I’ve always believed that you need to have some practical experience before starting your business. It shortens the distance because you learn something new every day: if you’re lucky enough somebody will teach you and if you’re making a mistake you’re not making a mistake with your own money. At the end of the day you are building a CV, you are working for yourself; you are your own boss. If everybody did that, we would find a lot of improvement in the workforce.

Wamda: What values do you live by?

Abdo: It’s a tough question and I’d say one of the key things for my partners and I is the culture of doing things to achieve mutual success [for company and clients]. If we believe that we are not achieving that success, we don’t work on the project.

I’m seeing a lot of short-term games [strategies] that don’t really help the brand and only result in short-term success. If we go with a big vision and see obstacles being put in our way, we pull out because we’re not getting anywhere. We have a reputation to save.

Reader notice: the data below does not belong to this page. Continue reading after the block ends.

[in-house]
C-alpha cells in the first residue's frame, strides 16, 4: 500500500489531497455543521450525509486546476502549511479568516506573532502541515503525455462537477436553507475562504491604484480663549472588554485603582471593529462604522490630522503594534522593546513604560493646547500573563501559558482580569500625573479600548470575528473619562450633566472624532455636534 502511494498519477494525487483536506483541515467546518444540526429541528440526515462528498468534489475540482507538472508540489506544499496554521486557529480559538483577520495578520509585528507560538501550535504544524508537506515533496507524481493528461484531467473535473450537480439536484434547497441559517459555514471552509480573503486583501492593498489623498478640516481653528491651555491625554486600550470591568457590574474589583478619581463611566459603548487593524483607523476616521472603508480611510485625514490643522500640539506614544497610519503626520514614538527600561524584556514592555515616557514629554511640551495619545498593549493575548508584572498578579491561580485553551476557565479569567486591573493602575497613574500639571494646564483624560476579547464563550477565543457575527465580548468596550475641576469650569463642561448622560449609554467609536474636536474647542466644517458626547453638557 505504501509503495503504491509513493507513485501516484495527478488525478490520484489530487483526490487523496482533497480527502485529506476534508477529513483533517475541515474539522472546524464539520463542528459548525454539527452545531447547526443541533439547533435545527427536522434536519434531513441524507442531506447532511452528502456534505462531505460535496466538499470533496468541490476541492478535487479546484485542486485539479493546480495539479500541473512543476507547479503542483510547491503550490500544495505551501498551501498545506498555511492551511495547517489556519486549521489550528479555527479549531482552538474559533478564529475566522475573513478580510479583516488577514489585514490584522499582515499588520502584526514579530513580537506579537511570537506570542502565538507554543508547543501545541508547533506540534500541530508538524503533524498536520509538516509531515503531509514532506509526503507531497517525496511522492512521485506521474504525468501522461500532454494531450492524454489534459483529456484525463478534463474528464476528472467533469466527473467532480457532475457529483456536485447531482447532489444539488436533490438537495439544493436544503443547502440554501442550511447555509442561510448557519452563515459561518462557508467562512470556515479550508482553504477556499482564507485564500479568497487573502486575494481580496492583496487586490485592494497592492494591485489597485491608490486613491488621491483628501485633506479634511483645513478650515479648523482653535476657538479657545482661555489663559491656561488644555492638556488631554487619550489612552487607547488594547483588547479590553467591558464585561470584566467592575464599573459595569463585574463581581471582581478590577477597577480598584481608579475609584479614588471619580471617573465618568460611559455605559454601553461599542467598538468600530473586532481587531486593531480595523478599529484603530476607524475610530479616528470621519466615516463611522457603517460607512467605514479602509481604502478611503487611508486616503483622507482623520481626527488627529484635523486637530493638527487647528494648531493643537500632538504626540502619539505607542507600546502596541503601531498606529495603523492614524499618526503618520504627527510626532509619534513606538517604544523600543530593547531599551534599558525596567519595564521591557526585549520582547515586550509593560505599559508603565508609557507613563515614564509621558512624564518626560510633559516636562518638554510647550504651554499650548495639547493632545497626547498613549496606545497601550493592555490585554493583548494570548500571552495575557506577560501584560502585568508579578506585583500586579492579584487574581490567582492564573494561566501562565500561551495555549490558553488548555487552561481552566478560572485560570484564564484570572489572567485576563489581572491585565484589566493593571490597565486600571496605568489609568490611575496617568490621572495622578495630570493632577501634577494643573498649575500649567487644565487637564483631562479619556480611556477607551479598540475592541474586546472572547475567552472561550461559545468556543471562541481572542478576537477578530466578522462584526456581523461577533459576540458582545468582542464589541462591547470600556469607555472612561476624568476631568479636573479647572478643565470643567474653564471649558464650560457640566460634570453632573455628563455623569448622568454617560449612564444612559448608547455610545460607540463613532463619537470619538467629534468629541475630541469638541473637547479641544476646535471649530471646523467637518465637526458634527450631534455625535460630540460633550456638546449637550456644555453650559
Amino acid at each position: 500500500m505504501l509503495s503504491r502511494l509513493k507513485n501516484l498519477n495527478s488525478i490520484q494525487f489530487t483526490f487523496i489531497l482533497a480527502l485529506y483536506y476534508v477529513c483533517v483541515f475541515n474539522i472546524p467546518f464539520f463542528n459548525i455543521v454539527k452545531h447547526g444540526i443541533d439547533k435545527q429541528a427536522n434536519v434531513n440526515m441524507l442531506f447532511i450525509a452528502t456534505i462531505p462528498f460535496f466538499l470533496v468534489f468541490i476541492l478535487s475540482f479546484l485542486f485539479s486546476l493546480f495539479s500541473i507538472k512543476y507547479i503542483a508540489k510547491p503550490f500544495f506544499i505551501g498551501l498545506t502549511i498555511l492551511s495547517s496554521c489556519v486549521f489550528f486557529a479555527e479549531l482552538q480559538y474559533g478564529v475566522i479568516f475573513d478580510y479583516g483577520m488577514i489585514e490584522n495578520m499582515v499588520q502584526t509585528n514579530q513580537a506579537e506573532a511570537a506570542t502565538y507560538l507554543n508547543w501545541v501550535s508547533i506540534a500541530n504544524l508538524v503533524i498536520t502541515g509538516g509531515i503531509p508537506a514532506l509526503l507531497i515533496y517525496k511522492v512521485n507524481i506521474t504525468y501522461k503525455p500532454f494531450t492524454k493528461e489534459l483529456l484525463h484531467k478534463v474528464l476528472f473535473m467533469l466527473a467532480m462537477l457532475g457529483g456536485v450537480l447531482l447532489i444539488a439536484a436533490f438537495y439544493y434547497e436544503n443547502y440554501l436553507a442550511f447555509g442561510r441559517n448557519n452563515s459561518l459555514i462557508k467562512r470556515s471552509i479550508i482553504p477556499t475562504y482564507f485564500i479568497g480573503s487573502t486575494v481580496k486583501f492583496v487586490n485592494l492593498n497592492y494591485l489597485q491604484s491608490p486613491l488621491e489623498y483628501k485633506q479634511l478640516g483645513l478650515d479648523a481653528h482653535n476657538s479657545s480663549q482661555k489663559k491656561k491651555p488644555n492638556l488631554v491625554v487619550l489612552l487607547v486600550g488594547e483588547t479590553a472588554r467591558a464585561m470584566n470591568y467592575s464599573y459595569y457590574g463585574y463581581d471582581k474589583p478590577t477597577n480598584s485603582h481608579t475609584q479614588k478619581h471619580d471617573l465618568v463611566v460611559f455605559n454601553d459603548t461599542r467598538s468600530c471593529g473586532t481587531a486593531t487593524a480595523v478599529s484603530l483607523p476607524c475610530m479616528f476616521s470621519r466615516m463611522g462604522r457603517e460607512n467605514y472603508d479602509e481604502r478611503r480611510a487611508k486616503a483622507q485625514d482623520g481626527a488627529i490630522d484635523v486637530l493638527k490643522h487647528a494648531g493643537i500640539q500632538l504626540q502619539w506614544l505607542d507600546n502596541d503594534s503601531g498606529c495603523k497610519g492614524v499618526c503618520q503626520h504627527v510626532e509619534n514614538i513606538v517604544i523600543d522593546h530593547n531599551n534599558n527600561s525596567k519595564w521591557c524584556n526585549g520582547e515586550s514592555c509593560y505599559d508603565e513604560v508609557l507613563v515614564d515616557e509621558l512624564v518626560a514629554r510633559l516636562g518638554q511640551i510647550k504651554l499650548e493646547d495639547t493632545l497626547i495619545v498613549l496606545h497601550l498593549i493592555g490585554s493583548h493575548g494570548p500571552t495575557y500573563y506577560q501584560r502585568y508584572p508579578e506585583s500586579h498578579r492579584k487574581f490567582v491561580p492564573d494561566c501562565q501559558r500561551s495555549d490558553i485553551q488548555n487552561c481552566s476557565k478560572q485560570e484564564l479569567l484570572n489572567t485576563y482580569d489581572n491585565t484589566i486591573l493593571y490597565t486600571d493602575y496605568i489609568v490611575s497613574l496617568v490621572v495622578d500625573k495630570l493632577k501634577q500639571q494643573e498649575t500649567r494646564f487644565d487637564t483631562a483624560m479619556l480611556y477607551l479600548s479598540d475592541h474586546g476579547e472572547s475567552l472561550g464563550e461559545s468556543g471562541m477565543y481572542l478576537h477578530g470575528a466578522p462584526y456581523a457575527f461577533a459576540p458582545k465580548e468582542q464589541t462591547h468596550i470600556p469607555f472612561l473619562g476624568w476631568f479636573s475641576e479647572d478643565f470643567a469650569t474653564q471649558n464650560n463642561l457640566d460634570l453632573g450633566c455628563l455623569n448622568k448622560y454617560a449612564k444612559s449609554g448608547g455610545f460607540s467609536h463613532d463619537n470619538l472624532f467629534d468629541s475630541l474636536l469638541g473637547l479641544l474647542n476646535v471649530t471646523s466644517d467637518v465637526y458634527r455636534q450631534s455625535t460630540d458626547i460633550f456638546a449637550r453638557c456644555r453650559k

Wamda: What was the hardest point in your career? How did you keep your team motivated and giving their best?

Abdo: When we were working with Chipsy, we were working with a lot of emotions and focusing our time and efforts on it. It was our biggest account. When Chipsy was sold to PepsiCo, it was a heartbreaking moment for us; we were very much emotionally tied to the brand and depending on it financially. Lesson learned: don’t put all your eggs in one basket. We also kept each business separate instead of operating as one business with multiple services. It was better for the business in case there is a hit on one of them, the other ones would be safe. And this is exactly what happened: the economy went up and down and there was different demand for the varied services. Then came a fourth opportunity, which is social marketing with Change4Good. My advice is that if there is an opportunity and one believes they can deliver and fill the need, they need to capture this opportunity, provided the team has the right focus. Don’t make the mistake of spreading too thin - you need to have the right people in the right place.

Wamda: So how do you find the talent?